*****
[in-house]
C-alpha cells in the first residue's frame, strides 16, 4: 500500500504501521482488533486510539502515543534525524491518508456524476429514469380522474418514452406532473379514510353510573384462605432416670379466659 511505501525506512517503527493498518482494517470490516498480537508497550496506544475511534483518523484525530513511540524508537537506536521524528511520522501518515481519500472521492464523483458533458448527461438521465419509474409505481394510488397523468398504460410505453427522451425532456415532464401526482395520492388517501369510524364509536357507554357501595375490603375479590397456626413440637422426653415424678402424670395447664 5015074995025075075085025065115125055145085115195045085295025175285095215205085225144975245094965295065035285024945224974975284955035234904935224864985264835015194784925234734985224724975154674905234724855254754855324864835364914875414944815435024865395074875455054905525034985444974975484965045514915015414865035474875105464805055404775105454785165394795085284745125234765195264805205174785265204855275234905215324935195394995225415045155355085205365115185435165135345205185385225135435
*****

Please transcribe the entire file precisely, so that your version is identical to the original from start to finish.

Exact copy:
[in-house]
C-alpha cells in the first residue's frame, strides 16, 4: 500500500504501521482488533486510539502515543534525524491518508456524476429514469380522474418514452406532473379514510353510573384462605432416670379466659 511505501525506512517503527493498518482494517470490516498480537508497550496506544475511534483518523484525530513511540524508537537506536521524528511520522501518515481519500472521492464523483458533458448527461438521465419509474409505481394510488397523468398504460410505453427522451425532456415532464401526482395520492388517501369510524364509536357507554357501595375490603375479590397456626413440637422426653415424678402424670395447664 5015074995025075075085025065115125055145085115195045085295025175285095215205085225144975245094965295065035285024945224974975284955035234904935224864985264835015194784925234734985224724975154674905234724855254754855324864835364914875414944815435024865395074875455054905525034985444974975484965045514915015414865035474875105464805055404775105454785165394795085284745125234765195264805205174785265204855275234905215324935195394995225415045155355085205365115185435165135345205185385225135435